Pearl White
(03/04/1889 - 08/04/1938)

Pearl White was an American film actress; the so-called "Stunt Queen" of silent films, most notably The Perils of Pauline.

Pearl White was born in Green Ridge, Missouri, and lived on a small farm with her four brothers and sisters. She was the youngest child of the family.

She obtained a role with the Diemer Theater Company while in her second year of high school. In 1907, at the age of 18, she went on the road with the Trousedale Stock Company, working the evening shows while keeping her day job to help support her family. Before long she was able to join the company full time, touring with the group throughout the American Midwest.

For several years she played a variety of small roles until she was spotted by the Powers Film Company in New York. She made her debut in films in 1910, starring in a long series of one-reel dramas and comedies for the Powers Film Company in the Bronx, New York.

Pearl White was offered a chance by Pathé Frères to perform in The Girl From Arizona, the French company's first American film produced at their new studio in Bound Brook, New Jersey. She then worked at Lubin Studios and several other of the independents until the Crystal Film Company in Manhattan, gave her top billing in numerous short films.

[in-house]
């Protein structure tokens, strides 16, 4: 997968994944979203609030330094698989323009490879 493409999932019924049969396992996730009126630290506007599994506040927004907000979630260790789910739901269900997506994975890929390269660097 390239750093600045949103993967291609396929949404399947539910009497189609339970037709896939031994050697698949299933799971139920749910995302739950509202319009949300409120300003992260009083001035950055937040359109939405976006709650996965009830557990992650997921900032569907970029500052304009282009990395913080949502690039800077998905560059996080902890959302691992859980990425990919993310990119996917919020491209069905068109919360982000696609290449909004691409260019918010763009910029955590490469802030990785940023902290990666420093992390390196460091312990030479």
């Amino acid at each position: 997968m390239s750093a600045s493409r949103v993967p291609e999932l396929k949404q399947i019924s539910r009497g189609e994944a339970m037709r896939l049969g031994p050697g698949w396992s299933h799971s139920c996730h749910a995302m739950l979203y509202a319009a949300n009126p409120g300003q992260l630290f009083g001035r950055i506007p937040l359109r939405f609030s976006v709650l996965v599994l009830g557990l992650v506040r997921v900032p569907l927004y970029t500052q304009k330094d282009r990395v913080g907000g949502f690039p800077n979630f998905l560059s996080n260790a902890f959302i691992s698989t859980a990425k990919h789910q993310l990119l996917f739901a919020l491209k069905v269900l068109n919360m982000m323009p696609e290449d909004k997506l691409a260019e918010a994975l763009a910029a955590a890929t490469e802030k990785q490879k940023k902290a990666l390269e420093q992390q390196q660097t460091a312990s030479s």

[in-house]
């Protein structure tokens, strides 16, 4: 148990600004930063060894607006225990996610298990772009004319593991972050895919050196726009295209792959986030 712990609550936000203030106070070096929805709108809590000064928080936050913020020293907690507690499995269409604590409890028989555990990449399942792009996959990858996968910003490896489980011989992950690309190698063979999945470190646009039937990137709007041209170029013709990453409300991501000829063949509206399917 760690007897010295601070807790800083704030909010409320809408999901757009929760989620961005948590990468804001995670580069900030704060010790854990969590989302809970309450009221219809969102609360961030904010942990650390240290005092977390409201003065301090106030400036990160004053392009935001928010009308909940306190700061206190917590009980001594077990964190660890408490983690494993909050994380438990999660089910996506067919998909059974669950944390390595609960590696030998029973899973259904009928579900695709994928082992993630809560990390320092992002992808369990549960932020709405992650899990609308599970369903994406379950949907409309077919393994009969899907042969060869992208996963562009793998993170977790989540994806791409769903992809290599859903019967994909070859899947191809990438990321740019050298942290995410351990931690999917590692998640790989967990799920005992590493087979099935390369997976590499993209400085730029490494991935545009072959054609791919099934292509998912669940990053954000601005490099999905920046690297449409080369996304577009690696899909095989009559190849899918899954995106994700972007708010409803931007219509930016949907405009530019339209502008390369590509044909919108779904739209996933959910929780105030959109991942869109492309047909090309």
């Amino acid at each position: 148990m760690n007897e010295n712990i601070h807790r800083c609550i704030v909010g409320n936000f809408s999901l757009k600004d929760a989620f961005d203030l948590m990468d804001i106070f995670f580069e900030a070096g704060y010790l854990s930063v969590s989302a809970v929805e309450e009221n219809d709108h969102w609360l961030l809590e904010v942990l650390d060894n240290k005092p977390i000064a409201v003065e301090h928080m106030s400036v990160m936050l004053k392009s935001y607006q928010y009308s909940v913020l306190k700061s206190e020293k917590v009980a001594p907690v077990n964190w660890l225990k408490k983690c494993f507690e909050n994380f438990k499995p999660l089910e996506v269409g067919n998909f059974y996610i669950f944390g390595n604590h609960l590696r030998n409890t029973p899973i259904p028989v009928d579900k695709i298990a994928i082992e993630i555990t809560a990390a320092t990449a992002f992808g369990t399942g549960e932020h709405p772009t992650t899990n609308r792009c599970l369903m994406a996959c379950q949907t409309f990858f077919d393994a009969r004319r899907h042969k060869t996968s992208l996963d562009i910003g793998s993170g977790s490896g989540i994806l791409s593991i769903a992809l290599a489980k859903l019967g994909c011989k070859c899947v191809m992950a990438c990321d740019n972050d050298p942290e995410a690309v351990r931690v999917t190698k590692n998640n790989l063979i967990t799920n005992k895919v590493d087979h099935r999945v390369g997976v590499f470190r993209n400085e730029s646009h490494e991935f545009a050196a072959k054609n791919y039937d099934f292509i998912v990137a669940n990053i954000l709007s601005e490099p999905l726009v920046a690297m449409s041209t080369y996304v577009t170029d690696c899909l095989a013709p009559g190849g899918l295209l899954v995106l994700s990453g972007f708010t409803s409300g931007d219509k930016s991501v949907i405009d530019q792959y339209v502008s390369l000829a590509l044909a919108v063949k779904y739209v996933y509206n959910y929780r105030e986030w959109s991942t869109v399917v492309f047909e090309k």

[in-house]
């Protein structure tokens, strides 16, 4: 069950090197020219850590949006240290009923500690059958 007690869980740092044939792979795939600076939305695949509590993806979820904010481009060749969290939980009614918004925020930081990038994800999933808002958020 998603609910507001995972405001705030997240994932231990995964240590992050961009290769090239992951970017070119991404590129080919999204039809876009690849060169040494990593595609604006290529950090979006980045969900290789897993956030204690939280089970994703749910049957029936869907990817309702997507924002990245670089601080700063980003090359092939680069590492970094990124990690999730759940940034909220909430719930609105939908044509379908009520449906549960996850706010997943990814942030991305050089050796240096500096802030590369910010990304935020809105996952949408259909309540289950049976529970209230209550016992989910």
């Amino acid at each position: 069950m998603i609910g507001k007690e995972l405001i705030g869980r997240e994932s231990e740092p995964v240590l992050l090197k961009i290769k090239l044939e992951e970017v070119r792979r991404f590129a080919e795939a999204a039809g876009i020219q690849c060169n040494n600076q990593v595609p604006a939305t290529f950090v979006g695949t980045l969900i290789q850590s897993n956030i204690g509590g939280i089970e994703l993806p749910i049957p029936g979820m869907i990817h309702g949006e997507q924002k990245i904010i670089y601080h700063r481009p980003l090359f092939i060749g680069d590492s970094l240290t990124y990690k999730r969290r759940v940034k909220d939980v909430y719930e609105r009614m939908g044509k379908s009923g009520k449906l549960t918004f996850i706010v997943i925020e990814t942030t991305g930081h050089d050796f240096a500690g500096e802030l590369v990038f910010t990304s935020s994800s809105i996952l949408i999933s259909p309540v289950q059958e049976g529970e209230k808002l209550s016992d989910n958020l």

Having gained some degree of public recognition, in 1914 the Pathé director Louis J. Gasnier (1875-1963) offered Pearl White the starring role in The Perils of Pauline, a film based on a story by playwright, Charles W. Goddard (1879-1951). The film was not about a helpless woman, but one where "Pauline" was the central character in a story involving considerable action, to which the athletic and unblinking Pearl White proved ideally suited.

The Perils of Pauline consisted of twenty episodes that enlarged upon the heroine-in-jeopardy cliffhanger style of film. An enormous box-office success, it made Pearl White a major celebrity and she was soon earning the astronomical sum of $3,000 a week. She followed this major achievement with an even bigger box-office winner, The Exploits of Elaine.

While flying airplanes, racing cars, swimming across rivers, and other assorted feats, she did four more successful serials based on the same theme. For these action-packed films, Pearl White did much of her own dangerous stunt work and as a result she suffered a number of injuries that forced her to use a stunt double in her later films.

By 1919, Pearl White was a wealthy young woman when she met and married World War I veteran Major Wallace McCutcheon, Jr., who had become an actor, director and cinematographer. However, this marriage also did not last and they divorced in 1921. Two years later White made her last American film.

Available Films

The Perils of Pauline (1914) Serial

Queen of the Serials (1914-24)